Don’t Over-Complicate (Media Interviews)

Don’t over complicate when doing media interviews. Easier said than done? For some of you, no big deal. For others, it is too easy to go into instructional mode and to want to show the world what you know.

Watch this video to hear more:

Below is an excerpt from the #1 International Best Seller, Media Secrets: A Media Training Crash Course

Don’t Over-Complicate

Many books and experts tend to make the idea of “media training” or “media consulting” complicated. My job for you is to constantly simplify the process.

Your job is the same. Decide what you want as a result of interviews and chart the course.

(Image: Skills plus practice = (Media) Mastery)

So, what is an interview?

Essentially it’s a conversation (most commonly between two people) where one person is asking questions and another answering.”


Actually, it’s more than that. Instead, I want you to think about interviews as one person asking questions, and the other answers, but . . . strategically injecting preplanned answers that have a goal in mind and… add value for BOTH parties.”

Guess what?  You can do this in an authentic way! This process is not about putting one over on the media. It’s about having more control.

What do most people want when they want to work with me?

They want to feel:

• more relaxed

• comfortable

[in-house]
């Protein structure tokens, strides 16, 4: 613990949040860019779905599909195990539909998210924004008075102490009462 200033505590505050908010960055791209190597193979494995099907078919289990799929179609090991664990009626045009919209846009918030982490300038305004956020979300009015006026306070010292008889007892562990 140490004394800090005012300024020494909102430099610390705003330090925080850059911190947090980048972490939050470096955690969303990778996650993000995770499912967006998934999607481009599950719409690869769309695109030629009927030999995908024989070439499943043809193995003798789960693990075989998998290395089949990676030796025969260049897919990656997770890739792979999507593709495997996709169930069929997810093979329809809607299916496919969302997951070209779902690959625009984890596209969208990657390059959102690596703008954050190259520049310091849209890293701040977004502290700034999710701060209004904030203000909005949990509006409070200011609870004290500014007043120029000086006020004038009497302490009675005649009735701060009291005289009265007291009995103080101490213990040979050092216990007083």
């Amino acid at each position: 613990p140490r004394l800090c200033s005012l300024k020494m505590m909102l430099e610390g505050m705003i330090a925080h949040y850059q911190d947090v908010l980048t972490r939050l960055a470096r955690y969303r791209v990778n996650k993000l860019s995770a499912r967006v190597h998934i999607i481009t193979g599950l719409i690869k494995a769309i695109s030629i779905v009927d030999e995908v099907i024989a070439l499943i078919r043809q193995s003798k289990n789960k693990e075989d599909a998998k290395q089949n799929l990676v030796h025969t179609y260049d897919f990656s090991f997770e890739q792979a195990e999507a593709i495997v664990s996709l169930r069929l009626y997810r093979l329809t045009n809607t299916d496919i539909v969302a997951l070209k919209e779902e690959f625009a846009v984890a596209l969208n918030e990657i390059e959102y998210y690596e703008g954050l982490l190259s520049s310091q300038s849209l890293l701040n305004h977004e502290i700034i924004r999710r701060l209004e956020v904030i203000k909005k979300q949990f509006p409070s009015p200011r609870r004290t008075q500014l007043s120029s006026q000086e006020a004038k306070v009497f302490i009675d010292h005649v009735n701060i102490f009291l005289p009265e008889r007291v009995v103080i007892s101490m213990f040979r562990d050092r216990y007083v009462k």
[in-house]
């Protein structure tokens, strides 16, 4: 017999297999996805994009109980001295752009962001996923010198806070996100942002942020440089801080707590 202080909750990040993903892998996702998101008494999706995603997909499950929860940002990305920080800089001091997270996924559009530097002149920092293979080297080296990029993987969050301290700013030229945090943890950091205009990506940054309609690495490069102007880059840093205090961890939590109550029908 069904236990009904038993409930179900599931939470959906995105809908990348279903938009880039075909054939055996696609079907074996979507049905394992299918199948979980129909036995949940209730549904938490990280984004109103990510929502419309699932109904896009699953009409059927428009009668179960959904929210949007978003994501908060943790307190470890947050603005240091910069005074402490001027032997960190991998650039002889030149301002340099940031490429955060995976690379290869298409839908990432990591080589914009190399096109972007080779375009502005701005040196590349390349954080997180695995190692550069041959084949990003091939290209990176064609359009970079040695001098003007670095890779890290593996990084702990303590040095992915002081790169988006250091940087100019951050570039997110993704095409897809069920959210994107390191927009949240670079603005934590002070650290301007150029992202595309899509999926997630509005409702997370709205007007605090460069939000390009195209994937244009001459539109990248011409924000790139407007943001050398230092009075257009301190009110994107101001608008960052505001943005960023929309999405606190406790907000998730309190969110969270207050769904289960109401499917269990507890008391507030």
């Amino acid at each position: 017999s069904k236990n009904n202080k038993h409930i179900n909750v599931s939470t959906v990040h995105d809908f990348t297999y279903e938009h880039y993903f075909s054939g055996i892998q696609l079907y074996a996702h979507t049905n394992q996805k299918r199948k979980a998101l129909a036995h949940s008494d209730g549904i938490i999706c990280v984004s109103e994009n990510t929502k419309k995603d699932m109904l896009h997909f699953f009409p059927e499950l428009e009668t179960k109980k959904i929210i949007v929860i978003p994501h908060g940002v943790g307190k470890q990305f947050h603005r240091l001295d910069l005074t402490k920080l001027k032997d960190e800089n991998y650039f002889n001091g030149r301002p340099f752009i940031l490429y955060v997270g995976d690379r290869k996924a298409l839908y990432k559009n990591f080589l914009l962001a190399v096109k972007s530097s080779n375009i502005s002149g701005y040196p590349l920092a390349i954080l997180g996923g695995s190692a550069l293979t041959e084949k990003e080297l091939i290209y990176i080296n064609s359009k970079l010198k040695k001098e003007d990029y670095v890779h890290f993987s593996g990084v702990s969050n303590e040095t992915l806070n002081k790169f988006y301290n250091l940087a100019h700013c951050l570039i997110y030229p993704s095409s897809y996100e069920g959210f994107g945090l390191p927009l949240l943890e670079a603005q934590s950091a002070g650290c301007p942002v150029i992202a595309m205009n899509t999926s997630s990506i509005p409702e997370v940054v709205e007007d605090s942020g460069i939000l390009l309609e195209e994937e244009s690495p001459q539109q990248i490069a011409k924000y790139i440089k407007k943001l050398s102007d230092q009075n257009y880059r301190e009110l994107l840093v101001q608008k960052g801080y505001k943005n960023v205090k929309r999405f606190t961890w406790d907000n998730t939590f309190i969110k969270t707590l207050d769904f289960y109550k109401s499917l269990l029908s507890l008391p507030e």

• confident

• in control

Those are great goals. But, it is important to understand that the way something feels from the way it looks are often two different things. You can feel nervous and look completely relaxed. You can feel relaxed yet look nervous.

Here’s some great news:

If you appear relaxed or comfortable and confident, you get credit for being relaxed, comfortable and confident.

Not bad. Right?!

But don’t worry; I’ll show you how you can also feel better during interviews. Much of it has to do with practicing and using the systems in this book.

Looking the Part (Then feeling it, too)

How do you Look relaxed, comfortable, and confident?

There is a huge disconnect between the way an interview feels and the way it looks. Because of this, you might end with a completely different perception of what happened. Fortunately, there is an easy way to climb outside of your body and have a more objective view of what happened. I am talking about video recording yourself and watching it. This allows you to see what is happening, and keep making adjustments towards making it look better.

If you are truly interested in looking and sounding great during your interview, you must practice with a video camera.


This is the only way for you to quickly and objectively course correct. This is the only way for you to start to see yourself the way the rest of the world sees you.

This can’t happen by talking to yourself in the mirror.

This can’t happen by just thinking about what you should do.

An athlete would never just sit and think about competing. They have to get out in a “real” situation for “practice” to work.

By the way, this technique is important whether we’re talking about

• TV interviews

• Radio interviews

• Print interviews

• Internet media interviews

The data you learn from using a video camera is golden.

This gold will pay off in how much faster you’ll improve.


About Jess Todtfeld

Jess Todtfeld has been a TV producer, reporter, host. He is currently President of Success In Media, Inc. providing media training and presentation training to Fortune 500 companies, the U.N., Celebrities, experts and authors.

Jess puts himself in the hot seat as well. He has appeared on ABC, NBC, FOX, CBS, MTV, BBC, CNN and FOX News. He set a Guinness Record for being interviewed the most times in 24 hours ... 112. Need a Speaker for an Upcoming Conference or Convention?
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